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Trip Report Patagonia...You took our breath away

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We just returned from an almost three week trip to Patagonia and I wanted to share some info as there really isn't much out there.

Who: My husband, daughter (11) and myself

DEC 14-BsAs
Dec 15-AEP to FTE pick up car drive to El Chalten
Dec 16, 17, 18-El Chalten
Dec 19 & 20-El Calafate (return car)
Dec 21-Bus to Puerto Natales
Dec 22 & 23-Natales (pick up car)
Dec 24, 25, 26 & 27-Torres del Paine
Dec 28, 29, 30-Punta Arenas
Dec 31-on to Santiago and continue on to home

See in depth reviews on TA
BsAs-Magnolia Hotel:Great stay, very quiet hotel, didn't love the area
El Chalten-Anita's Cabins:perfect for us, great location, very clean, can be loud with upstairs neighbors
El Calafate-Santa Monica Aparts:great location, super cabin and service
Puerto Natales-Pire Mapu:Terrific hosts, cottage a bit tight for three, neighborhood location
Torres del Paine-Hotel Rio Serrano-Superb staff, great location, comfortable in every way
Punto Arenas-Casa Escondida:Fabulous hosts, terrific cottages, great food, a highlight for us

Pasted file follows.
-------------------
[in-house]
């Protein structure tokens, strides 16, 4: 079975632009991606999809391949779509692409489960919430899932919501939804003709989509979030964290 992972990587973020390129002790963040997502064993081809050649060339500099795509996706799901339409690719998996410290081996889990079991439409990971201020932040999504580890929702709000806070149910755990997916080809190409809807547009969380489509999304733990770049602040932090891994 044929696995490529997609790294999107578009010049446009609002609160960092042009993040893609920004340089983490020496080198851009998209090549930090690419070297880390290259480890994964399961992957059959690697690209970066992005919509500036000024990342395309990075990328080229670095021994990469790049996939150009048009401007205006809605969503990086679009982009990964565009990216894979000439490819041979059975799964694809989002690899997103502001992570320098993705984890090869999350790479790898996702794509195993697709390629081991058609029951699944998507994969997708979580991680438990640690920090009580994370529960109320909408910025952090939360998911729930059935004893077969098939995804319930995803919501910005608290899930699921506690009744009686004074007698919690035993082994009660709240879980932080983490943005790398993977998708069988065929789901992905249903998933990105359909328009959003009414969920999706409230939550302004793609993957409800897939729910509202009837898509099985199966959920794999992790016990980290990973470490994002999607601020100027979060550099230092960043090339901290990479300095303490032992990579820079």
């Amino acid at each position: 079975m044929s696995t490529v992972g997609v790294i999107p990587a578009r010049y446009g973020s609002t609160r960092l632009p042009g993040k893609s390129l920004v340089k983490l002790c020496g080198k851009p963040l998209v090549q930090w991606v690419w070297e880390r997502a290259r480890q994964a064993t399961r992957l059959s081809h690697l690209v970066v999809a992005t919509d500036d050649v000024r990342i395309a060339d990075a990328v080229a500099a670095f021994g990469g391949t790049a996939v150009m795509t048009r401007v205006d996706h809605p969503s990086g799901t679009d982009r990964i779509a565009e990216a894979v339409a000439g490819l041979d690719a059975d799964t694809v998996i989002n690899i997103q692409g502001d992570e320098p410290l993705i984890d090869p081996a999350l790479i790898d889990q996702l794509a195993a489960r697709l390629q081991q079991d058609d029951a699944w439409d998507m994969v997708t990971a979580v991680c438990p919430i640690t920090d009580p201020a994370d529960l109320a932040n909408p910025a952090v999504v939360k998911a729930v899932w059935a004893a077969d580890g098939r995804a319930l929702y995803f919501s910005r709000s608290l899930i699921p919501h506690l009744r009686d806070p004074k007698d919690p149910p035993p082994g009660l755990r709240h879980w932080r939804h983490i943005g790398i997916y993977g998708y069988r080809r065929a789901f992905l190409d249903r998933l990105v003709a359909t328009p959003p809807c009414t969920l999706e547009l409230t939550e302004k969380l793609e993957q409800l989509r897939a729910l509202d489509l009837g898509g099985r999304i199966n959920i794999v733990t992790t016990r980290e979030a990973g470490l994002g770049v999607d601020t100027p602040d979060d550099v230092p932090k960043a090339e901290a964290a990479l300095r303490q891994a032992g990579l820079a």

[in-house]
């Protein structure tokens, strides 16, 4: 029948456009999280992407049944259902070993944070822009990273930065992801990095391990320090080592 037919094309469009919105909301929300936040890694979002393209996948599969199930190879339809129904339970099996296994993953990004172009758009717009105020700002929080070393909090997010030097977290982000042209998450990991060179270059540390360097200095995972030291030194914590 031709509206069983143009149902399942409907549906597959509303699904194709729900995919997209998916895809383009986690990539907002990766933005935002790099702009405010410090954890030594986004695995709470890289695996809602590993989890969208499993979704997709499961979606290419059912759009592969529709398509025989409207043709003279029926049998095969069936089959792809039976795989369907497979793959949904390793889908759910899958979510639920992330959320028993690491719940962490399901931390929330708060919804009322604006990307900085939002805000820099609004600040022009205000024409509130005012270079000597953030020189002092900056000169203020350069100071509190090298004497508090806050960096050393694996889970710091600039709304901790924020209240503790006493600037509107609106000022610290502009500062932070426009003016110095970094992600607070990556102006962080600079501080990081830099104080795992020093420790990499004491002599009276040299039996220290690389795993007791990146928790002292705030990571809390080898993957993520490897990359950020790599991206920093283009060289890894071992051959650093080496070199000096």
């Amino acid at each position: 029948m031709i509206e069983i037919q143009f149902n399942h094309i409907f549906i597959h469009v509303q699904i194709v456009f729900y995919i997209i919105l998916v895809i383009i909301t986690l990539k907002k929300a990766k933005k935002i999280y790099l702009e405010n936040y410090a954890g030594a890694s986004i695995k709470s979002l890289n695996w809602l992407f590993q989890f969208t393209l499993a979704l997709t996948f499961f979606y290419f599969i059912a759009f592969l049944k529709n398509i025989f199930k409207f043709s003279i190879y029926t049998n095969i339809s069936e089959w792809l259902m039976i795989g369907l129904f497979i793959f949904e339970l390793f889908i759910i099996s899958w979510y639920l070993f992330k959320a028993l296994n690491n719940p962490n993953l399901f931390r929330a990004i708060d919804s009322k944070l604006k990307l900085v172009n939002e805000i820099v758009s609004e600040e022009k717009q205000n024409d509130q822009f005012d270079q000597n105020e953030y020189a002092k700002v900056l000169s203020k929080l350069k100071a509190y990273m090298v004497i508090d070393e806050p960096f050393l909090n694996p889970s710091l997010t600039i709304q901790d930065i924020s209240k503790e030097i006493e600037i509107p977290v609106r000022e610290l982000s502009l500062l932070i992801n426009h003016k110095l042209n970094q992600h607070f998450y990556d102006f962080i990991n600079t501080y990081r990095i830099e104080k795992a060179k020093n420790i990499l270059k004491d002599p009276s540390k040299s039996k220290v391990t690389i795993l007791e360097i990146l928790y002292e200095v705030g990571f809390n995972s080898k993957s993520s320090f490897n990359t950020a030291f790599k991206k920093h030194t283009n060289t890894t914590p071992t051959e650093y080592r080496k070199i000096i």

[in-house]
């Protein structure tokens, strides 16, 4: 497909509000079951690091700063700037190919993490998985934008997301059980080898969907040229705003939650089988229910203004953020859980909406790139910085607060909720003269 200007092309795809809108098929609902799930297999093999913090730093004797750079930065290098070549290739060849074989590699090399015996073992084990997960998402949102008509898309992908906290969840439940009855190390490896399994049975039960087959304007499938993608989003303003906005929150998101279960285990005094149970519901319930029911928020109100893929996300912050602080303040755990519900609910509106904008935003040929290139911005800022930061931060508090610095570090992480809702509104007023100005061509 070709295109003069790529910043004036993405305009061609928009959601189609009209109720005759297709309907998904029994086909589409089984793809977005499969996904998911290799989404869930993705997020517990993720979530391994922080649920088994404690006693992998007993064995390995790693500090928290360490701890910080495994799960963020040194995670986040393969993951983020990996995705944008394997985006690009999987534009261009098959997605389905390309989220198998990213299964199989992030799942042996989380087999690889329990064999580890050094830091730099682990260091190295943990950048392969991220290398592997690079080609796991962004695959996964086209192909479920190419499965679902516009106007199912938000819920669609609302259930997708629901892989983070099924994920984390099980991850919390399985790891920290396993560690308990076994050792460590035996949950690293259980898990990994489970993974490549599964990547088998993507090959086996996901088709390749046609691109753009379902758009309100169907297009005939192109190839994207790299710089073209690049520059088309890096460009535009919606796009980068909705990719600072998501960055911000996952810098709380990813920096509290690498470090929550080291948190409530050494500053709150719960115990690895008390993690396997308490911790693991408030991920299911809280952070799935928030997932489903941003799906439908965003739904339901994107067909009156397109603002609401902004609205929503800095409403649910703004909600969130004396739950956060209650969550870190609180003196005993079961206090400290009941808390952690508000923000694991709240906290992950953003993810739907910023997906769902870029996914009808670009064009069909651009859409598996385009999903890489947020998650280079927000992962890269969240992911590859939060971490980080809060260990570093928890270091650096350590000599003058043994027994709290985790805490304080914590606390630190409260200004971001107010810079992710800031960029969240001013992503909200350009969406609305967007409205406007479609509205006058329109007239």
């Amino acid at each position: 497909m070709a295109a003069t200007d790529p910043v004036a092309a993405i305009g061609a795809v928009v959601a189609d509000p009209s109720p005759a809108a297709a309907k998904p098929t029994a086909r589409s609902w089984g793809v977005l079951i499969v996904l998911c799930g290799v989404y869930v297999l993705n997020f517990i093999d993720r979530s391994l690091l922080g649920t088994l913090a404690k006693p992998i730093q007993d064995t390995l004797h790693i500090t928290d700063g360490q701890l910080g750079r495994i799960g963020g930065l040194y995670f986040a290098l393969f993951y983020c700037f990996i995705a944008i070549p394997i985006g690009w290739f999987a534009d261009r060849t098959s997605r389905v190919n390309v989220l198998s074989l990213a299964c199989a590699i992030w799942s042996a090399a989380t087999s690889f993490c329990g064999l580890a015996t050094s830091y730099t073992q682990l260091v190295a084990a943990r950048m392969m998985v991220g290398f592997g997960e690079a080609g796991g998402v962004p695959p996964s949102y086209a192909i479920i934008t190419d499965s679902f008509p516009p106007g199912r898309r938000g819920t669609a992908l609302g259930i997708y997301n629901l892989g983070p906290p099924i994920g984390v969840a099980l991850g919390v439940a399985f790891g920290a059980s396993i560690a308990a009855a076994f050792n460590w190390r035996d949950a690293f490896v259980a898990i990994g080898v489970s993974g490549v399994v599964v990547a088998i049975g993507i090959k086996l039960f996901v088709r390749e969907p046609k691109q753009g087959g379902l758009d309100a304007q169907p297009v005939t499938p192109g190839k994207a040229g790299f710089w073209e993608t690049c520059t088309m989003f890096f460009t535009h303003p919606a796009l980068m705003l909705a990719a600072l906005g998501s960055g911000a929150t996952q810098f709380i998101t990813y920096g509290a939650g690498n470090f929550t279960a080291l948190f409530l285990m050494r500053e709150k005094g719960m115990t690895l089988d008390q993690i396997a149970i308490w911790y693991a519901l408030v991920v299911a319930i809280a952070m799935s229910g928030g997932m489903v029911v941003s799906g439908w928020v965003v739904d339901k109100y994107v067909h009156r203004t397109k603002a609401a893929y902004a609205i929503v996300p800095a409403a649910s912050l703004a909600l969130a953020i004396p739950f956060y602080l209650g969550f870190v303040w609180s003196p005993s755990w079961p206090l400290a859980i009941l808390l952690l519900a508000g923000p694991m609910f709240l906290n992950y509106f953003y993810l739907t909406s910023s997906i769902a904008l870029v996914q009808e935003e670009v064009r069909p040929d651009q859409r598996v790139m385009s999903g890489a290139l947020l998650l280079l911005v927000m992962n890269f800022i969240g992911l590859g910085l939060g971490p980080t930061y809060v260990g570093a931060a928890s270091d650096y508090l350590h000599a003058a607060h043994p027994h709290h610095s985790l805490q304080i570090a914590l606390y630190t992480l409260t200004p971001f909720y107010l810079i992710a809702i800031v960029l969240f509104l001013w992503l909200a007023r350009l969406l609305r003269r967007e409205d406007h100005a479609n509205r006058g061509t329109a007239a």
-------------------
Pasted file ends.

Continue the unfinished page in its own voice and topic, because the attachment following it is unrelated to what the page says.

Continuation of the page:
Car rentals:
El Calafate-Servi Car-Great service, newer car (rear tires a bit bare), very positive
Puerto Natales (with a return in Punto Arenas)-EMSA-terrific car, service was excellent, they did charge us fifty dollars upon return for a "dent" in the underneath of the bumper -totally possible we did it but do check rear bumpers thoroughly

Restaurants-just the highlights:
BsAs: La Cabrera Norte
El Chalten: Patagonicus (for pizza), Cerveceria (for empanadas, salads), El Muro (for parilla style dinner), Waffeleria (obvious)
El Calafate: La Tablita (for pailla)
Puerto Natales: Murrays (sandwiches), Afrigonia (African inspired dinners), Singular (great food but an unbelievable dining room), Pizzareia Mesita Grande (obvious)
Punta Arenas: dinner at La Casa Escondida (our hotel), Lomito's (sandwiches)

Travel help-Isabel from Buenos-Aires Tours: She was fantastic from day one to after we returned home, checking in on us along the way, etc-Completely recommend!

Will give the report next...but in the meantime, you can check out the travel blog if you like

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    The one night in BsAs is really not worth mentioning. I know that I am in the minority here but what I saw did not leave me wanting to return. I was shocked by the amount of graffiti and trash everywhere and the crumbling buildings and sidewalks. It was quite a disappointment.

    But really did take our breath away. It draws you in, like a drug does an addict. It leaves you wanting more and more and to never leave...